To add to this great list, RingCentral.com has enabled me to setup a big company phone system in a day. I used to setup VOIP systems that were innovative but still much more challenging than this was.

    The best thing for me is that all my voicemails now drop into my email as wav files so no more dialing my number, typing in my pin, etc.

    Also, for mac users only speech-to-action is supported by default, dictation requires an additional program. One of the best is here: http://www.macspeech.com/

  7. @Susan, your transformation from paper to software download sounds exciting — would love to hear a “case study” about it someday.

    @Jon, don’t you just love all the “voice” related technology? Sounds like you’ve learned how to harnass it.


  8. Hi Anita,

    I will look at puting it into a case study and send it to you.

  9. My Ipod Touch. I still think Apple made a mistake marketing it as an Ipod rather than a PDA. I use it every day and I’ve only listed to music on it 2 or 3 times! And no $60 monthly fee like the Iphone.

  10. I would say the same thing as John Jantsch of DuctTapeMarketing. The tool by Blogger has helped me in many ways, from venting to spreading better ideas, to meeting new rational individuals (Anita, you are included) I have meet online through my blogging. I have had courses in blogging for organizations and I have become almost an “evangelist” for this type of communication. I want to spread the mission on how you could use this tool in your personal life and in your business. I also want to get rid of some of the hype around blogging. It has become very hysterical here in Sweden, but that’s a story for some other time… 😉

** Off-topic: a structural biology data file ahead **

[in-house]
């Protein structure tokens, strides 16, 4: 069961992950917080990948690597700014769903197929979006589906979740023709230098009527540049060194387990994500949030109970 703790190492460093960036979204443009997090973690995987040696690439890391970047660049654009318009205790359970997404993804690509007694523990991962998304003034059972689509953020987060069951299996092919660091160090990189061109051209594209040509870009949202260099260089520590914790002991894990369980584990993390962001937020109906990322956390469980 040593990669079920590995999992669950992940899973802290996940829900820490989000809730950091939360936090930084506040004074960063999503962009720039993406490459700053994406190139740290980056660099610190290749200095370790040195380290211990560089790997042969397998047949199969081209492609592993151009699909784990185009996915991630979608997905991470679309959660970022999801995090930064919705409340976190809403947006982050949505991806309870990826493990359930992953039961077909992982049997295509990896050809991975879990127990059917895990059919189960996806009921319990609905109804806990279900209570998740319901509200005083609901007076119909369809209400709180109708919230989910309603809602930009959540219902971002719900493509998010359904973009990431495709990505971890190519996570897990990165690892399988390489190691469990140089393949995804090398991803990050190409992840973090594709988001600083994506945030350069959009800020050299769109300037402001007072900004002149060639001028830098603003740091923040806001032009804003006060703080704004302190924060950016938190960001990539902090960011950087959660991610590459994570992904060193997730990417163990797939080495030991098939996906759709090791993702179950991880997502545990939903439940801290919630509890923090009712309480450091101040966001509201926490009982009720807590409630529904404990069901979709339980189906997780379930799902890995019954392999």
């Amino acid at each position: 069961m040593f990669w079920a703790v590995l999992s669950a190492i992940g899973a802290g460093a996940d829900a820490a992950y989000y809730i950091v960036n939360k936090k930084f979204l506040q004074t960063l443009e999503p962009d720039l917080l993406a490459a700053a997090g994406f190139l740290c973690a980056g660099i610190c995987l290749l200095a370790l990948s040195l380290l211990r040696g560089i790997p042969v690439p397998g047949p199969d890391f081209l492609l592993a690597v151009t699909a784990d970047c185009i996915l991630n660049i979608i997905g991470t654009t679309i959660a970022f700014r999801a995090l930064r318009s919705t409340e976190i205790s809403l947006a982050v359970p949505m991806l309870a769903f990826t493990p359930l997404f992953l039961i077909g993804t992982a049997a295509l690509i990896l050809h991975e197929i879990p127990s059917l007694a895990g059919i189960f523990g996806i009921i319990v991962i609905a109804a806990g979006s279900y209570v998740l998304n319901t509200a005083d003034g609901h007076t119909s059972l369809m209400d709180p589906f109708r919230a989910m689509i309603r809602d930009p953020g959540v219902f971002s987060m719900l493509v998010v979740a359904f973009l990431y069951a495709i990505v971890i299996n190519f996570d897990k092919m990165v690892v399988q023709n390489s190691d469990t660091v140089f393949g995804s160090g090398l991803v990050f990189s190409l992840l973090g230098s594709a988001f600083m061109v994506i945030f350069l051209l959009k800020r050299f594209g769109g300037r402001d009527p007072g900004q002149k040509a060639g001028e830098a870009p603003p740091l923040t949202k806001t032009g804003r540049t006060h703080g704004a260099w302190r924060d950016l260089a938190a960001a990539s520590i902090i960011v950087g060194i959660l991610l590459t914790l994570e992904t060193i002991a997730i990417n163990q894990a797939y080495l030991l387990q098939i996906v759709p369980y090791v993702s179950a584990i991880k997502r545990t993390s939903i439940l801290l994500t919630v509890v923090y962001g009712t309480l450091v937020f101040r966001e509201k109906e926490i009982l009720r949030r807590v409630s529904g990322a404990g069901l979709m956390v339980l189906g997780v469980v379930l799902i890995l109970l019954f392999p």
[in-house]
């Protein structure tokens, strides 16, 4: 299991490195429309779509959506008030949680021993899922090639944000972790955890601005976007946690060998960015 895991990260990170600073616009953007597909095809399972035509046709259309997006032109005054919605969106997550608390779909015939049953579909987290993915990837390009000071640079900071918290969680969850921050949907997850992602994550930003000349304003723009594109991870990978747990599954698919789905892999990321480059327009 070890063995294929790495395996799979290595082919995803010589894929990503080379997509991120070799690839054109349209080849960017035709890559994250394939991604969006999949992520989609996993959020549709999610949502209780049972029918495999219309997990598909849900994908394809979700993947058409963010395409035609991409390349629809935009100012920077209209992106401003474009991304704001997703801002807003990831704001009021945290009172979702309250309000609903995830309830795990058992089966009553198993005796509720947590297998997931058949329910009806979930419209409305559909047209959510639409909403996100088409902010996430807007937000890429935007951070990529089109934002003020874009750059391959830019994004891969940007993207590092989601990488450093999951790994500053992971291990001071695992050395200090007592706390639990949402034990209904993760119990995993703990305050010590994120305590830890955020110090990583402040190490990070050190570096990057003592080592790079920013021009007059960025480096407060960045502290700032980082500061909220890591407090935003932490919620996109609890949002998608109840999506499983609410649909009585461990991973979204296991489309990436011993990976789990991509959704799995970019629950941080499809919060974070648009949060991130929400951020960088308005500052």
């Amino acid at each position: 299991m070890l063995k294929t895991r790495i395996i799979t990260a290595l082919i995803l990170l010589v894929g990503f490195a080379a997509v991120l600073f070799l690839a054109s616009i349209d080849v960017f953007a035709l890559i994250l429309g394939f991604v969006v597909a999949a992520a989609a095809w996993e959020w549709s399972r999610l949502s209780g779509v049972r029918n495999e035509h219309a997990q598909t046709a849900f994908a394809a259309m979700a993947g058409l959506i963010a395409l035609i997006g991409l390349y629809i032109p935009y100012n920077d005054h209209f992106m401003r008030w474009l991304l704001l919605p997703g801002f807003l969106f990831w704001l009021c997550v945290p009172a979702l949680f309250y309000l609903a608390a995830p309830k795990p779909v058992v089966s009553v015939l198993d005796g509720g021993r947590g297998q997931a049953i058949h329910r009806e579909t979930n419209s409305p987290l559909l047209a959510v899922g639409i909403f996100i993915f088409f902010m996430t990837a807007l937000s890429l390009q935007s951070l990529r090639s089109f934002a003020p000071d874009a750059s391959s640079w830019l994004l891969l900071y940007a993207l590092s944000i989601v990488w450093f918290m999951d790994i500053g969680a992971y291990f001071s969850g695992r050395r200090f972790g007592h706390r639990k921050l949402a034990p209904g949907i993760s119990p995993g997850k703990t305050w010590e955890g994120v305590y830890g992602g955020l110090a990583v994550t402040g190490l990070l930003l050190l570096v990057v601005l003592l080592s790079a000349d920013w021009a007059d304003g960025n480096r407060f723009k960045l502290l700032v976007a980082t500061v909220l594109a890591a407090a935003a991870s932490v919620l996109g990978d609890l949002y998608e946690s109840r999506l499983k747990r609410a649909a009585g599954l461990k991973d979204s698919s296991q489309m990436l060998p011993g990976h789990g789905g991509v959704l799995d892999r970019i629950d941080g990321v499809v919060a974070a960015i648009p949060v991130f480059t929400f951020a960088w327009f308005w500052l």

John Jantsch: By the way: Do you know when Amazon will send the book?

  11. Almost hate to admit it but voice mail and PDAs (and no I’m not all that obsessed with the phone) are certainly two of the most important technologies in my life. And the unexpected part of that statement is that really I don’t like phones or voice mail all that much — but I don’t need to like them to recognize their importance in my business, and personal, life.

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  13. Mike,

    I too love my iTouch. In suburban Ohio it is a little harder to use than in some parts of the country for regular use, because it is harder to find free WiFi. But when I travel it is very convenient. I can even download a video and watch it — my own entertainment system!

    — Anita

  14. I would definitely have to say my Blackberry. I’ve always had a ‘run-of-the-mill’ cell phone, but when I recently switched over to the Blackberry – everything got easier.

    I can respond to sales inquires 24/7. I can reach out to partners and accounts at a moments notice. I can even open documents. It is definitely convenient.

  15. Hi Anita. Interesting insights again especially with the headset feature. Anyway, one I could not really live without is my Internet Service Provider. I am almost 24/7 online and do my tasks online, pay bills, accept payments, transact, communicate online. So, I can’t just live without Internet in my life and in my business.